Knowledgebase-Mayor's Voting in Planning Commission Meetings


Information Product

Title:Mayor's Voting in Planning Commission Meetings
Summary:MTAS was asked whether the mayor has a voice on the planning commission when he has appointed a substitute under TCA 13-4-101 or 6-54-112.
Original Author:Hemsley, Sid
Co-Author:
Product Create Date:01/20/2005
Last Reviewed on::06/21/2017
Subject:Planning--Commissions; Meetings--Planning and management; Mayor; Boards--Laws and regulations
Type:Legal Opinion
Legal Opinion: Mayor's Voting in Planning Commission Meetings public.doc

Reference Documents:

Text of Document: January 20, 2005


Dear Madam:

If I try long enough, maybe I will get the question right: Where the mayor has appointed a substitute to represent him on the planning commission, either under T.C.A., 13-4-101 or T.C.A., 6-54-112, can the mayor participate fully in planning commission meetings, except with respect to voting?

In my opinion, the answer is no.

Under both statutes, the seat on the planning commission to which the mayor is entitled is one seat. T.C.A., 13-4-101, says that: “One of the members shall be the mayor of the municipality or a person designated by the mayor...” T.C.A., 6-54-112 says that:

(a)(1) Any mayor or full-time commissioner of a municipality who serves on a municipal, county, regional board, commission or authority or development district board, in an appointed, elected, or ex officio capacity, may from time to time designate a person qualified to hold the official’s office, a professional staff member of the municipality with appropriate training, or a member of the municipality’s governing body to sit in the municipal official’s place on the board, commission, or authority.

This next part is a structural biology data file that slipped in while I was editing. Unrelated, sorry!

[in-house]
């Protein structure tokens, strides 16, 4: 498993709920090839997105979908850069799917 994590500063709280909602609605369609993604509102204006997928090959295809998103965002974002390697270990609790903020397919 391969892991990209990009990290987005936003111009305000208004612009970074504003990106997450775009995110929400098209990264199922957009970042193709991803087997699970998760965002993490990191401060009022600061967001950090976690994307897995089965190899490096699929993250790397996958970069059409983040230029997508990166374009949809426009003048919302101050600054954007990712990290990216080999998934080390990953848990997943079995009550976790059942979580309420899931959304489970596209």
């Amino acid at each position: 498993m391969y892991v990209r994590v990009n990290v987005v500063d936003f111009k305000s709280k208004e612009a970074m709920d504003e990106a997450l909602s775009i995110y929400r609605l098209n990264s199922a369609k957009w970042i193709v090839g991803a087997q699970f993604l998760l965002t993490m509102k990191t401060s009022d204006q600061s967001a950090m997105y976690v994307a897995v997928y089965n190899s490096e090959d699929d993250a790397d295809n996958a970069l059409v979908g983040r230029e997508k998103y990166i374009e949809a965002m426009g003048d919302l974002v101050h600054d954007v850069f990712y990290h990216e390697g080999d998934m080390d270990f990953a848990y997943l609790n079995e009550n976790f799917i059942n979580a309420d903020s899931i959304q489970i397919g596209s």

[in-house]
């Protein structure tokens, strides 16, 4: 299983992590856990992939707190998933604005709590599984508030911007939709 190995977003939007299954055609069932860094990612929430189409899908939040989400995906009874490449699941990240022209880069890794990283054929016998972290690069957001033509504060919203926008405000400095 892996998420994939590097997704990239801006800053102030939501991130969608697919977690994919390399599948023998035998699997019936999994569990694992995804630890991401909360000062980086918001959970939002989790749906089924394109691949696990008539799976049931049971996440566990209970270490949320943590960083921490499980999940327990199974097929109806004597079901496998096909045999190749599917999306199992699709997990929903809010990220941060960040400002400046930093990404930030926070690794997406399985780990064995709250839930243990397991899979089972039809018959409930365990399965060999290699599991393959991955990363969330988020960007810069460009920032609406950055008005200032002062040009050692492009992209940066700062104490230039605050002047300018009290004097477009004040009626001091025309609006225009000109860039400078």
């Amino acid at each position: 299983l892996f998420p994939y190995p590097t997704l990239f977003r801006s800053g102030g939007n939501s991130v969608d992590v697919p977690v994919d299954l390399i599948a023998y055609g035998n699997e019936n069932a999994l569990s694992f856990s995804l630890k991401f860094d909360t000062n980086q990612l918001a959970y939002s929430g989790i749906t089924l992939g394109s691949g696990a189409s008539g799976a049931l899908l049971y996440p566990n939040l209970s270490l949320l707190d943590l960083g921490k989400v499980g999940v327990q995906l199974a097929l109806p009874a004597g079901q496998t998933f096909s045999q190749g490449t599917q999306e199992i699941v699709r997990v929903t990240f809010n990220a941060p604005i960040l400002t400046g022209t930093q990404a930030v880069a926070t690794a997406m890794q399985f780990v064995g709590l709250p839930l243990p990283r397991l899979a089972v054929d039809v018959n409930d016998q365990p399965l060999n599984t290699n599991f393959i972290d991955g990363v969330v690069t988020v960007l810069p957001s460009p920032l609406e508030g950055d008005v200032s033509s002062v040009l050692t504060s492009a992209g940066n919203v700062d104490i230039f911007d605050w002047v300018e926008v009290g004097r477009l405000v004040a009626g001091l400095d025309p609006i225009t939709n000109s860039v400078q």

Note that those two statutes reflect slightly different flavors. Under T.C.A., 13-4-101, the person appointed by the mayor to fill the seat on the planning commission the mayor would have otherwise occupied is undoubtedly a member of the planning commission until he is removed by the mayor. Under T.C.A. 6-54-112, the mayor (and commissioner) can “from time to time” designate a person “to sit in the municipal official’s place on the board, commission, or authority.” Under the latter statute it appears that person designated by the mayor to sit on the planning commission for whatever period is in a position of a person who has proxy to vote, except that his proxy may be somewhat broader, extending to the exercise of all the privileges of membership on the planning commission for the period the covered by the mayor’s appointment. In that connection it is worthwhile to point to Roberts Rules of Order, Newly Revised, 10th Ed., (RRONR 10th), 46, subsection PROXY VOTING. That subsection defines proxy voting and states the policy against it:

A proxy is a power of attorney given by one person to another to vote in his stead; the term also designates the person who holds the power of attorney. Proxy voting is not permitted in ordinary deliberative societies unless the laws of the state in which the society is incorporated require it, or the charter or bylaws of the organization provide for it. Ordinarily it should neither be allowed nor required, because proxy voting is incompatible with the essential characteristics of a deliberative assembly in which membership is individual, personal and nontransferable.

Under T.C.A., 6-54-112, it seems that the mayor’s appointment of a substitute to serve on the planning commission is very like a power of attorney with respect to a proxy. That statute allows the mayor to designate someone with essentially a power of attorney to function as his substitute on the planning commission. But as will be pointed out below, the same statute outlines what is included in that power of attorney, which is all the powers the mayor would otherwise have on the planning commission, including the right to vote.